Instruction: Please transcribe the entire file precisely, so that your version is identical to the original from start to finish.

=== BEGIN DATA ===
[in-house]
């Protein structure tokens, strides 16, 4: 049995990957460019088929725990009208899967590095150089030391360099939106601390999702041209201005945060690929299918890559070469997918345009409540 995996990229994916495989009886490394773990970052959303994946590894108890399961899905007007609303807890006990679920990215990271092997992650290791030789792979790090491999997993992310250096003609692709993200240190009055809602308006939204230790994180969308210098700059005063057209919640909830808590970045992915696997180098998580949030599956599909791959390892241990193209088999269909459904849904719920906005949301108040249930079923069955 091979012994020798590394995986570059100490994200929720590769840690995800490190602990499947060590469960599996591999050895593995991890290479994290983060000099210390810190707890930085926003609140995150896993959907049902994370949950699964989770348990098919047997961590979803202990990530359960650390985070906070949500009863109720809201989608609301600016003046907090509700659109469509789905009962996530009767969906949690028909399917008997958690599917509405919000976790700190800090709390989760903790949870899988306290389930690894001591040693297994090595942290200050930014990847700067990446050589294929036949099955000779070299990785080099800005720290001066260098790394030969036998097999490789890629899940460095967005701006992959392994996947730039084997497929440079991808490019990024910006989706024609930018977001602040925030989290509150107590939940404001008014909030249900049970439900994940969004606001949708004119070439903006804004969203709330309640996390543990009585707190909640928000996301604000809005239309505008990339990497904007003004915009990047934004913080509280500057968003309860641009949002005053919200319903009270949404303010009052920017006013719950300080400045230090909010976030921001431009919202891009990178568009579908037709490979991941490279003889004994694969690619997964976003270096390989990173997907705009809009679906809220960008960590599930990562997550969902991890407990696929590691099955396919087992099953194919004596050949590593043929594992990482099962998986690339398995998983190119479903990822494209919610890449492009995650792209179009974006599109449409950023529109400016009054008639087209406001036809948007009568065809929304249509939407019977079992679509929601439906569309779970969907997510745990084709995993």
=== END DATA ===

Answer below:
[in-house]
């Protein structure tokens, strides 16, 4: 049995990957460019088929725990009208899967590095150089030391360099939106601390999702041209201005945060690929299918890559070469997918345009409540 995996990229994916495989009886490394773990970052959303994946590894108890399961899905007007609303807890006990679920990215990271092997992650290791030789792979790090491999997993992310250096003609692709993200240190009055809602308006939204230790994180969308210098700059005063057209919640909830808590970045992915696997180098998580949030599956599909791959390892241990193209088999269909459904849904719920906005949301108040249930079923069955 091979012994020798590394995986570059100490994200929720590769840690995800490190602990499947060590469960599996591999050895593995991890290479994290983060000099210390810190707890930085926003609140995150896993959907049902994370949950699964989770348990098919047997961590979803202990990530359960650390985070906070949500009863109720809201989608609301600016003046907090509700659109469509789905009962996530009767969906949690028909399917008997958690599917509405919000976790700190800090709390989760903790949870899988306290389930690894001591040693297994090595942290200050930014990847700067990446050589294929036949099955000779070299990785080099800005720290001066260098790394030969036998097999490789890629899940460095967005701006992959392994996947730039084997497929440079991808490019990024910006989706024609930018977001602040925030989290509150107590939940404001008014909030249900049970439900994940969004606001949708004119070439903006804004969203709330309640996390543990009585707190909640928000996301604000809005239309505008990339990497904007003004915009990047934004913080509280500057968003309860641009949002005053919200319903009270949404303010009052920017006013719950300080400045230090909010976030921001431009919202891009990178568009579908037709490979991941490279003889004994694969690619997964976003270096390989990173997907705009809009679906809220960008960590599930990562997550969902991890407990696929590691099955396919087992099953194919004596050949590593043929594992990482099962998986690339398995998983190119479903990822494209919610890449492009995650792209179009974006599109449409950023529109400016009054008639087209406001036809948007009568065809929304249509939407019977079992679509929601439906569309779970969907997510745990084709995993």